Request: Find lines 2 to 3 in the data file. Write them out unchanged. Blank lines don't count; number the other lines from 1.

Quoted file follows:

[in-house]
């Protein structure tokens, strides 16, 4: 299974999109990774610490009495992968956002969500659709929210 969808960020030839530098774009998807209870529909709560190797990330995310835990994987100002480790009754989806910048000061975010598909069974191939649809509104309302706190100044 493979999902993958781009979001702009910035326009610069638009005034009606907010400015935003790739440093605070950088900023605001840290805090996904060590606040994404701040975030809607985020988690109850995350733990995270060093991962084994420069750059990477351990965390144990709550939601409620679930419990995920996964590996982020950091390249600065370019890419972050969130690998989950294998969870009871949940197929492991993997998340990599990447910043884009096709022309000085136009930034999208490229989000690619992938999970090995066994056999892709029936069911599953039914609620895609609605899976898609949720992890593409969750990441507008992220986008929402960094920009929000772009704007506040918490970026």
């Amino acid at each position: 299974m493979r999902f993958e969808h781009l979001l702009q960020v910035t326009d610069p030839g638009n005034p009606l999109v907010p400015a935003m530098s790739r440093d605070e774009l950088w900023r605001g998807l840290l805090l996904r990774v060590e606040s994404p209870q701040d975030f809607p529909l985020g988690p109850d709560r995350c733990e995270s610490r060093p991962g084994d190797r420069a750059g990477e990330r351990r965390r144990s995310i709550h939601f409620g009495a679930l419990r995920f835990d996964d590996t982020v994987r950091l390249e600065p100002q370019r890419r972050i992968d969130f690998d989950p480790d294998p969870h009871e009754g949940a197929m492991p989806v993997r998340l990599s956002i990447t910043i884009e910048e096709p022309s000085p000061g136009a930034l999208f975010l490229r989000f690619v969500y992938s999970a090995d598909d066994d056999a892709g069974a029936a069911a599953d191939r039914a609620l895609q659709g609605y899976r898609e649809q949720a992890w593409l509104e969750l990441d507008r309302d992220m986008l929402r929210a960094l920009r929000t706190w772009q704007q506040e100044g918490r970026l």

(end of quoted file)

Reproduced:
């Protein structure tokens, strides 16, 4: 299974999109990774610490009495992968956002969500659709929210 969808960020030839530098774009998807209870529909709560190797990330995310835990994987100002480790009754989806910048000061975010598909069974191939649809509104309302706190100044 493979999902993958781009979001702009910035326009610069638009005034009606907010400015935003790739440093605070950088900023605001840290805090996904060590606040994404701040975030809607985020988690109850995350733990995270060093991962084994420069750059990477351990965390144990709550939601409620679930419990995920996964590996982020950091390249600065370019890419972050969130690998989950294998969870009871949940197929492991993997998340990599990447910043884009096709022309000085136009930034999208490229989000690619992938999970090995066994056999892709029936069911599953039914609620895609609605899976898609949720992890593409969750990441507008992220986008929402960094920009929000772009704007506040918490970026």
């Amino acid at each position: 299974m493979r999902f993958e969808h781009l979001l702009q960020v910035t326009d610069p030839g638009n005034p009606l999109v907010p400015a935003m530098s790739r440093d605070e774009l950088w900023r605001g998807l840290l805090l996904r990774v060590e606040s994404p209870q701040d975030f809607p529909l985020g988690p109850d709560r995350c733990e995270s610490r060093p991962g084994d190797r420069a750059g990477e990330r351990r965390r144990s995310i709550h939601f409620g009495a679930l419990r995920f835990d996964d590996t982020v994987r950091l390249e600065p100002q370019r890419r972050i992968d969130f690998d989950p480790d294998p969870h009871e009754g949940a197929m492991p989806v993997r998340l990599s956002i990447t910043i884009e910048e096709p022309s000085p000061g136009a930034l999208f975010l490229r989000f690619v969500y992938s999970a090995d598909d066994d056999a892709g069974a029936a069911a599953d191939r039914a609620l895609q659709g609605y899976r898609e649809q949720a992890w593409l509104e969750l990441d507008r309302d992220m986008l929402r929210a960094l920009r929000t706190w772009q704007q506040e100044g918490r970026l």